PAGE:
on Altai stones they assume more central
                                                         positions, often in the absence of the deer
                                                         image completely. In some instances one
                                                         sees a foreshadowing of Scythian style art:
Fig. 14. Coiled felines on Khyadag East deer stone
Khovsgol aimag (Photo: W. Fitzhugh).
                                                         for instance, the confrontation between two
                                                         feline predators and a horse (Fig. 13a) or the
                                                         twisted body of a mountain goat (Fig. 13b).
   In this regard it is also interesting that the deer and most other animals depicted are wild crea-
tures, mostly of the forest, whereas deer stones are found only in the grassy steppe where deer
stone-makers tended sheep, goat, horse, cattle, and camel, and certainly must also have hunted
wild game. With the exception of the horse, domestic animals are not illustrated on deer stones.
Deer stone art features wild animals - not owned or tended cattle - animals that still retained
spiritual independence and to one degree or another were spiritually equivalent to humans, who
also never appear as subjects in deer stone art. Probably it is for this reason that dogs also are not
shown, despite their importance in Late Bronze Age herding and hunting economy.
   One of the most important animal representations is the feline that, while rare, is found
on deer stones throughout Mongolia. The cat is seen in the form of a tiger, represented with
stripes, and the snow leopard, shown with spots. In ethnographic art of East Asia, the feline
usually has a shamanistic association and is principally illustrated on shaman drums and robes
among the Nivkh and other peoples around the mouth of the Amur River. In Scythian art, the
feline is almost always depicted catching prey, and the coiled feline found on some Mongolian
deer stones also anticipates Scythian style (Fig. 14). On Mongolian deer stones it is associated
with the deer-bird spirit and is rarely seen as a predator, suggesting that in this context it serves
as an image of personal empowerment or shamanic function rather than a hunter's helping
   V. V. Volkov and others have pointed out that animals depicted in Mongolian-type deer
stones have their legs tucked beneath as though leaping or flying, while Eurasian and Saian-
Altai deer stones often depict animals with their legs extended, thus appearing as real animals,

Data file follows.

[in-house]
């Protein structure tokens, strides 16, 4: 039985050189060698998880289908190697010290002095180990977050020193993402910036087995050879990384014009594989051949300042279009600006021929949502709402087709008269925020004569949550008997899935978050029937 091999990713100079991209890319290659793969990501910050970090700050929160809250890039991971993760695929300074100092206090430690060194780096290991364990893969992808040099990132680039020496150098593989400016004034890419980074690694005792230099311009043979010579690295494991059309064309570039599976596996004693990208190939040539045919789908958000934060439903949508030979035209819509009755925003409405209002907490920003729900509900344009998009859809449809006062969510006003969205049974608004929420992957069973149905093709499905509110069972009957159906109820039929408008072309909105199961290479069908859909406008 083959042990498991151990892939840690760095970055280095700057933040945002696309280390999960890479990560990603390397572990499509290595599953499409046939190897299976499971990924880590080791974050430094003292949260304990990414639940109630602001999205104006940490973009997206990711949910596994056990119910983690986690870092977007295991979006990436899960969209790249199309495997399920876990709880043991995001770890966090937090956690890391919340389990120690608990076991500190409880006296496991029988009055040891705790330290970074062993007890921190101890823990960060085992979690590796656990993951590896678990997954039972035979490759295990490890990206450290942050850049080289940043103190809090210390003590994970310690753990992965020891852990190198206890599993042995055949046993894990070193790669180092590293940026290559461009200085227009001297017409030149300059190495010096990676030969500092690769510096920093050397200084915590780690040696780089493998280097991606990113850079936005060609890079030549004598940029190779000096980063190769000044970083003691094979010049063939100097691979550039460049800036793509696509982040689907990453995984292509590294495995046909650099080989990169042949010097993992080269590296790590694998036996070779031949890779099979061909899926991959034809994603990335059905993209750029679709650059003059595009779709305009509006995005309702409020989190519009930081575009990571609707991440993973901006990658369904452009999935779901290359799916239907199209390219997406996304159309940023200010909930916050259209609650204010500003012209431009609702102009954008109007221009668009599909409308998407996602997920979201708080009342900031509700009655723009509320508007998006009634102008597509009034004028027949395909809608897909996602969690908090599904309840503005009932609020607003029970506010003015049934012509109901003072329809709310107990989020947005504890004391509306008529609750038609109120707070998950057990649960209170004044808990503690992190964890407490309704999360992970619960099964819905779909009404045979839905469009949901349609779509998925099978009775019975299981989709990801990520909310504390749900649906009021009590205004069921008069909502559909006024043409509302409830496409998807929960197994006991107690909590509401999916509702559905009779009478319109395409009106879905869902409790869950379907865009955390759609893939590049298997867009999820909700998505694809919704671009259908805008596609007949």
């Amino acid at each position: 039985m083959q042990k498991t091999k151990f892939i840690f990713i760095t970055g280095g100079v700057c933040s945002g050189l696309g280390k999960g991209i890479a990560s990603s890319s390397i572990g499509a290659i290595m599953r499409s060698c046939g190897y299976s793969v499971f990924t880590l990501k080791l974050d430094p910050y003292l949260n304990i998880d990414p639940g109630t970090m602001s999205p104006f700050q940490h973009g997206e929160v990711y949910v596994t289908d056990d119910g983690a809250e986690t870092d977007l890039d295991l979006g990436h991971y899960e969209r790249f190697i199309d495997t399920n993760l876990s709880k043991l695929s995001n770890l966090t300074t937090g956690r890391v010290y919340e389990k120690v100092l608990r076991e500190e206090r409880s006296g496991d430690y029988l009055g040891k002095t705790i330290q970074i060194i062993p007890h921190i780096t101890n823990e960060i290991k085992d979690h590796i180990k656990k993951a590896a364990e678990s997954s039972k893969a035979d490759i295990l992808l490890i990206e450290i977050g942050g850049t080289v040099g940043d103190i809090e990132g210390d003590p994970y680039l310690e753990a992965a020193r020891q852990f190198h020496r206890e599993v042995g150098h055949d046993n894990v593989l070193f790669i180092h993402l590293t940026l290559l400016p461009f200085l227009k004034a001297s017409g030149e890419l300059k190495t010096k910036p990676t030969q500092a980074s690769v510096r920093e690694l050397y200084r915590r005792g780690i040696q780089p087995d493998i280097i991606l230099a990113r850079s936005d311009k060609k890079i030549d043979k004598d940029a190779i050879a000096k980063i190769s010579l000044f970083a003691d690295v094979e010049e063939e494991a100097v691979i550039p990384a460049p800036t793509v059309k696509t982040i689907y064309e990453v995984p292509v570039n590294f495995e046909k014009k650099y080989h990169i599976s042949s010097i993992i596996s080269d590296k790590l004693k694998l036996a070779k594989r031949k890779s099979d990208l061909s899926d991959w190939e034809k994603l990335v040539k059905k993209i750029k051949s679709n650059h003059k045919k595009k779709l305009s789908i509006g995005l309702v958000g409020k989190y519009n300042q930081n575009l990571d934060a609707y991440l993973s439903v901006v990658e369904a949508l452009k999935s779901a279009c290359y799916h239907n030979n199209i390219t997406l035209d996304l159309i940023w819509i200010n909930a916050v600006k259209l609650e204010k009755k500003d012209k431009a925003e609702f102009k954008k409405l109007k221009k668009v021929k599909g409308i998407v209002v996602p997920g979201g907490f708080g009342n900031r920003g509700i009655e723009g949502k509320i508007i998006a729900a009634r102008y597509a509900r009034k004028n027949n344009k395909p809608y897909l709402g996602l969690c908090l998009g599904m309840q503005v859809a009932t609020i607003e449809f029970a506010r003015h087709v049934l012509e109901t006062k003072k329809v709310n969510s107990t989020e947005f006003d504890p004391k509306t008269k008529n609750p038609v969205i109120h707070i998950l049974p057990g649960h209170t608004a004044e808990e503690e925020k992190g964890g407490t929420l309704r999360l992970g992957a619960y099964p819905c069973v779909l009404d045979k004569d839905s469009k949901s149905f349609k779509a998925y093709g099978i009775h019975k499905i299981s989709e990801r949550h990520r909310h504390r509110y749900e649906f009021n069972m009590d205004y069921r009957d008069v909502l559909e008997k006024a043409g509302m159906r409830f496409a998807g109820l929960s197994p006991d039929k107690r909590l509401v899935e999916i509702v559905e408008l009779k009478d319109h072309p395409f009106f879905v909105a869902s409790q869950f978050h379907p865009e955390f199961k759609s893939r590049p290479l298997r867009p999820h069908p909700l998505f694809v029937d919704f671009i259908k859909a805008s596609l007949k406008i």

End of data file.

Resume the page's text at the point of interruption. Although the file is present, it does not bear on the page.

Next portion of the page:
194                                 WILLIAM    W. FITZHUGH

striding or walking the earth. Generalizing, one can say that Mongolian-style deer stones have
strong shamanic, cosmological, and spiritual connotation, whereas Saian-Altai and Eurasian
deer stones and later Scythian art illustrate living creatures as they exist in the natural world.
   Some have claimed that deer stones illustrate reindeer (Vitebsky 2005, 6), but I have yet to
see a convincing reindeer among the corpus of deer stone art, even in rock art. When reindeer
appear in Scythian art they appear in a secondary role of prey, and in one famous case a rein-
deer being attacked by a predator has a collar around its neck (Rudenko 1970, Fig. 110). Such
'tethering' is found also in the ethnographic art of the Yup'ik Eskimo of south-west Alaska
together with images of nets (Fitzhugh/Kaplan 1982, Fig. 145). The Scythian image suggests
an attack on a collared or tethered reindeer. If so, it provides an early depiction of domestica-
tion one thousand years before we have sound pictorial evidence of reindeer domestication in
northern Eurasia.

                                  INTERSECTING WORLDS

In the absence of associated human burials, deer stones present a contradiction. The stones ap-
pear to represent warriors, chiefs, or heroic persons shown with their personal weapons, belts,
and body tattoos. The presence of shamanic elements, celestial images, and iconic deer-bird
master spirits shown, generally, in ascendant flight, suggests individuals whose souls are being
sent off to the upper world in large organized public ceremonies involving shamanistic ritual
and horse sacrifice. The deer-bird master spirit that protected these individuals in life, and
which assisted their final journeys, are charismatic wild creatures of the northern forests that
would have been found in the mountain forests lying along the fringe of LBA (Late Bronze
Age) herding societies of the steppe lands. On the other hand the animals that most directly
figure in khirigsuur burials and deer stone settings are not wild forest creatures; they are do-
mesticated horses - the life-blood of herding economy and the engines of war that dominated
the intensely competitive social life of Late Bronze Age.
   It is tempting to view the juxtaposition of the elk-bird master spirit and the horse in LBA
ceremonial ritual as either a clash or an intersection of colliding worlds - the unpredictable
and uncontrollable world that was the domain of shamanistic ritual and ceremony, from which
hunters and warriors protected themselves with protective deer spirit 'armor,' and the practical
world of the herders who must deal with the day-to-day life of rearing and protecting animals,